The first visit to the dentist should happen at one year of age. Many pediatricians recommend start visiting the dentist at age 3, but the American Academy of Pediatric Dentistry through several studies had concluded that there are more advantages to start earlier. Early education to parents about the oral hygiene and prevention pays off on the long run. Avoiding syndromes like baby bottle and creating a relax family atmosphere when visiting the dentist is a good start.
Fun from beginning to end, we’ll make sure that you are received with a candid smile by one of our certified dental assistants who walk with you to one of our examination rooms. The assistant will ask you about any concerns and doubts that you may have about your child’s dental condition. The assistant will explain to you and your child how she is going to proceed by make it fun and interesting to everyone. Get excited prizes and toys will come your way.
Doctor Rolland in the room: The Rolland-Asensi will first and foremost get to know you and your child. Communication is a two way street and Dr. Rolland is a great listener. You may ask all questions, concerns, believes and expectations that you may have when it come to the dental health of your child. Dr. Rolland will conduct a thorough oral examination, making sure that the dental prophylaxis and fluoride treatments have being performed properly.
Announce to child about the upcoming visit to the dentist. Three and four years old have a short time horizon when it comes to events. However, creating an excitement will make them feel ready and driven to come to a new environment. Leave your own emotions aside. It is your child visit after all. We apologized for now being around when you had the same age, but this time is going to be awesome. Smile you found us. Click here to be contacted by our office or to request a specific time and date.
What is the American Standard of Care for a new patient visit?
The American Academy of Pediatrics Dentistry recommends on having at least two cleanings or dental prophylaxis, application of fluoride and x-rays a year.
Fluoride treatment consist on a special bath that teeth received by either foam trays or varnish application. Fluoride is associated with the prevention of cavities by avoiding the demineralization of the dental enamel. Most cities in the United States have fluoride Tap water. If possible find out if the water that your child drinks contains flour. If not, speak with Dr. Rolland about supplemental fluoride treatment by using a special tooth paste or other options.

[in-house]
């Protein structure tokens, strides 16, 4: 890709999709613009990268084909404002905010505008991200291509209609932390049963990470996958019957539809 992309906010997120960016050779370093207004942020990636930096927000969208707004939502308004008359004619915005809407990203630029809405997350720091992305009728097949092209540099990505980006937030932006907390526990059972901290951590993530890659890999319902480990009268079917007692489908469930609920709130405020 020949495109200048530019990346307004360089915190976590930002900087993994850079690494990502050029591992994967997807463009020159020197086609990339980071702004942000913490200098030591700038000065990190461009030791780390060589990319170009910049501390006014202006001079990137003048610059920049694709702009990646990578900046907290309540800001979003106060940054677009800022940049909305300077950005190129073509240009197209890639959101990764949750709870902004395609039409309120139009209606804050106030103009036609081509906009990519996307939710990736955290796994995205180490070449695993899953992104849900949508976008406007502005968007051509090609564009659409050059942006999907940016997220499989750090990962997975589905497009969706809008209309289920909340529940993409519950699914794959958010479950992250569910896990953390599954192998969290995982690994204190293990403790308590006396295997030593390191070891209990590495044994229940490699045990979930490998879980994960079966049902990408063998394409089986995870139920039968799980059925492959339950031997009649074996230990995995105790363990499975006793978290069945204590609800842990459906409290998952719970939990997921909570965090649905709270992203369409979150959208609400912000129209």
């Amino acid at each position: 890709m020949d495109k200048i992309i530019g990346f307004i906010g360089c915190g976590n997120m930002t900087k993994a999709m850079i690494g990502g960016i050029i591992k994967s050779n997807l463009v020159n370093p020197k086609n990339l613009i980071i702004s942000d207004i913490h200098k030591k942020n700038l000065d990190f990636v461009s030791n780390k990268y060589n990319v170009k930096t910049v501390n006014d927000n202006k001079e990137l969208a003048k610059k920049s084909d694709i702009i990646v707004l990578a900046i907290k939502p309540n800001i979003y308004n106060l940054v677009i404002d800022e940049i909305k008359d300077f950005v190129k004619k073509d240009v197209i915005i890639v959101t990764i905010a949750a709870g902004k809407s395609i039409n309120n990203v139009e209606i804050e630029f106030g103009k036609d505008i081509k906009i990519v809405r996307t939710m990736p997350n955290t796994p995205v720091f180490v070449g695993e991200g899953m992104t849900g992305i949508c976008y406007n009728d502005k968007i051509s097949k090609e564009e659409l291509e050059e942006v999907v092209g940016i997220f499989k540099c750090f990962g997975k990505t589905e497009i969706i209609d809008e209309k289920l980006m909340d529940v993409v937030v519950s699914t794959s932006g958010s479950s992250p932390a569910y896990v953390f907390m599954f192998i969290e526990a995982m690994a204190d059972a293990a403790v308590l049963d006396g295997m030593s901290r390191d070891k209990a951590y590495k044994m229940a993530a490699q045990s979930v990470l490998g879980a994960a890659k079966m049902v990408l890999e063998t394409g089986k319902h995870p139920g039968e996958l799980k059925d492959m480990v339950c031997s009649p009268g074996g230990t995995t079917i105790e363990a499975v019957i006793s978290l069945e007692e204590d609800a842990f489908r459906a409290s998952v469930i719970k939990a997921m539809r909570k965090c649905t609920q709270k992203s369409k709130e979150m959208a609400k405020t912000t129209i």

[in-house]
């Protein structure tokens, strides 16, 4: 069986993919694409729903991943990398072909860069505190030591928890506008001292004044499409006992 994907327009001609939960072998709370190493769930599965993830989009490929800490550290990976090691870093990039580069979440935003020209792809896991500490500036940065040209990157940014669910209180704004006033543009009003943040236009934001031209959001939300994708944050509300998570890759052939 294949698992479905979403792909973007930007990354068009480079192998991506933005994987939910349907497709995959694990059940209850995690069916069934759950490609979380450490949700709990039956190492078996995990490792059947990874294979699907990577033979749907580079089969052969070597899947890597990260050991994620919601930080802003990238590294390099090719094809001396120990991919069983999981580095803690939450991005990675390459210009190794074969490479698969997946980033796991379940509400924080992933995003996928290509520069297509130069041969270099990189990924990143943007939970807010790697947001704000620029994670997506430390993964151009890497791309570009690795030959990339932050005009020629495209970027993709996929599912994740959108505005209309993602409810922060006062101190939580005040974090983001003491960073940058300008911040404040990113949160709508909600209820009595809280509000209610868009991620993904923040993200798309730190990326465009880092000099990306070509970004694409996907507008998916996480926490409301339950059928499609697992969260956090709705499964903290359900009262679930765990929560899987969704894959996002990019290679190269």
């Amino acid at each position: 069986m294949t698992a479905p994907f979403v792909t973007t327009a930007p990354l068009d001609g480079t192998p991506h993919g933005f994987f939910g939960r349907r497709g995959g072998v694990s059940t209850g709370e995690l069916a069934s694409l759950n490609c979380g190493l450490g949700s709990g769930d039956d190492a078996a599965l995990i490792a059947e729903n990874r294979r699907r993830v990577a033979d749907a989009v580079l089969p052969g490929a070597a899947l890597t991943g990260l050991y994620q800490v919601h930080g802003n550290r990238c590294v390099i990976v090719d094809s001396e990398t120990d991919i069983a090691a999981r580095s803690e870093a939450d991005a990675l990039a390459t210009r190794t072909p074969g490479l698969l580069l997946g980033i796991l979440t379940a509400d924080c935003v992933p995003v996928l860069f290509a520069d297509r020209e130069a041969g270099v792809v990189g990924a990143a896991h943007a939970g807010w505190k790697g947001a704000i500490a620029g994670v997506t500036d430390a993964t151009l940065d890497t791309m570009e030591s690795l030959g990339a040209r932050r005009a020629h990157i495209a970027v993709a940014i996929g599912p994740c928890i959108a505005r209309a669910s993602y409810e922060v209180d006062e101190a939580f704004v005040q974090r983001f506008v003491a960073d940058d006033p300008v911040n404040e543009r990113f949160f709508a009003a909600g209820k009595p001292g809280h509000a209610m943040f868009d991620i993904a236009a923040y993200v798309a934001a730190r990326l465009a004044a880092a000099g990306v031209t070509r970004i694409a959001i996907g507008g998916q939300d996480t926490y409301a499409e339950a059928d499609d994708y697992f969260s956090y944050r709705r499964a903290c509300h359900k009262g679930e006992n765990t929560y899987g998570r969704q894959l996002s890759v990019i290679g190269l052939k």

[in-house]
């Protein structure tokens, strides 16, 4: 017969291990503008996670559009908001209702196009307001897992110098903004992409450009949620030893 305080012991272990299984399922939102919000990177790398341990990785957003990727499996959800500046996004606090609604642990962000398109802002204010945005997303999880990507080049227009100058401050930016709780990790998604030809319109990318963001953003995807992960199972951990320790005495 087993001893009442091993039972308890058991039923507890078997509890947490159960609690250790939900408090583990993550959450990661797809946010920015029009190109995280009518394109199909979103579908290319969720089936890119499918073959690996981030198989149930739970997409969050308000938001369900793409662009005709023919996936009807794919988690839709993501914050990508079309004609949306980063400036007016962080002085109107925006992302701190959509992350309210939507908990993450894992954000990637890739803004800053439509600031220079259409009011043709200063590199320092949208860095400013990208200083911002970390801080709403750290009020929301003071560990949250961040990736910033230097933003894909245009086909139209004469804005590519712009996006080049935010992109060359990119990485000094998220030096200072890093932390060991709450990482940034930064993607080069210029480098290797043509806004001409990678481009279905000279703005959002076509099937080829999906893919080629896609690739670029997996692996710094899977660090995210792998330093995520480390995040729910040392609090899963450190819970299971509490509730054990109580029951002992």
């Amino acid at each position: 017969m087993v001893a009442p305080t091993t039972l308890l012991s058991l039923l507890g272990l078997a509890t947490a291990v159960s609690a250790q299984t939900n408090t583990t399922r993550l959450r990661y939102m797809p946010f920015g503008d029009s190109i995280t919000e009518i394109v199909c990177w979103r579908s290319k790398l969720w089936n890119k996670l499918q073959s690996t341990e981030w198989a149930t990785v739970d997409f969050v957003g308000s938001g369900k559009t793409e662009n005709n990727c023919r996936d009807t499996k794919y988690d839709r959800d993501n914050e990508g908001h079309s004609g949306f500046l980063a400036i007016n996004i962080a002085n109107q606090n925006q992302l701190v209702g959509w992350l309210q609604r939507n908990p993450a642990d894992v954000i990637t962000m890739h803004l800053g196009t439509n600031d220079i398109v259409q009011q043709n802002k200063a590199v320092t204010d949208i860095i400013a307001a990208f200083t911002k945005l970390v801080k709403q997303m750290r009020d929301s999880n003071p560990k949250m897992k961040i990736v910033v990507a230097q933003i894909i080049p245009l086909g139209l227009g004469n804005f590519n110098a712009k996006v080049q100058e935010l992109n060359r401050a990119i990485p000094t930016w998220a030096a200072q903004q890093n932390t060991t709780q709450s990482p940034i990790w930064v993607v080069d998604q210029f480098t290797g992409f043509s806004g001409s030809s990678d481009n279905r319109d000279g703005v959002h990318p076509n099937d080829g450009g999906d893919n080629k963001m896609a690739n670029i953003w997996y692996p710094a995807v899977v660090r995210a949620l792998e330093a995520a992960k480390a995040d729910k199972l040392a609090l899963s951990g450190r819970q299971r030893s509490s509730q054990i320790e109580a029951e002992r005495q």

First time patients should get X rays images that allows the dentist to identify possible cavities that scape to the naked eye. X rays are especially useful to identified interproximal cavities or cavities between the surfaces of teeth.
Patients younger than 2 years old should not receive fluoride treatment and/or x-rays, as their interproximal spaces between teeth allows doctor’s examination. For some children, the flavor of fluoride may be upsetting and not appropriate for a first time visit. Too much flour at an early each may cause fluorosis which shows up as a chalky white to even brown discoloration of the permanent teeth. Talk to our doctor to find a balance.
What about if I do not want X rays for my child?
Concerns about over radiation exposure through X rays in medical offices, it is always a point of concern to many parents. The truth is that your child will received more radiation for being close to a microwave during dinner time or by being under the sun for 20 minutes than, the actual amount of radiation that one of our X ray machines will discharge in one set of X rays.
X rays are always needed, especially when the spaces between teeth are closed. Beyond cavities, X rays help the dentist to identify many other conditions, like the order of erupting teeth, identified possible bone anomalies or the need for orthodontic treatment depending upon the age and condition present on a child.
Children with high risk of cavities should have x rays taken on every visit or twice a year as recommended by The American Academy of Pediatric Dentistry.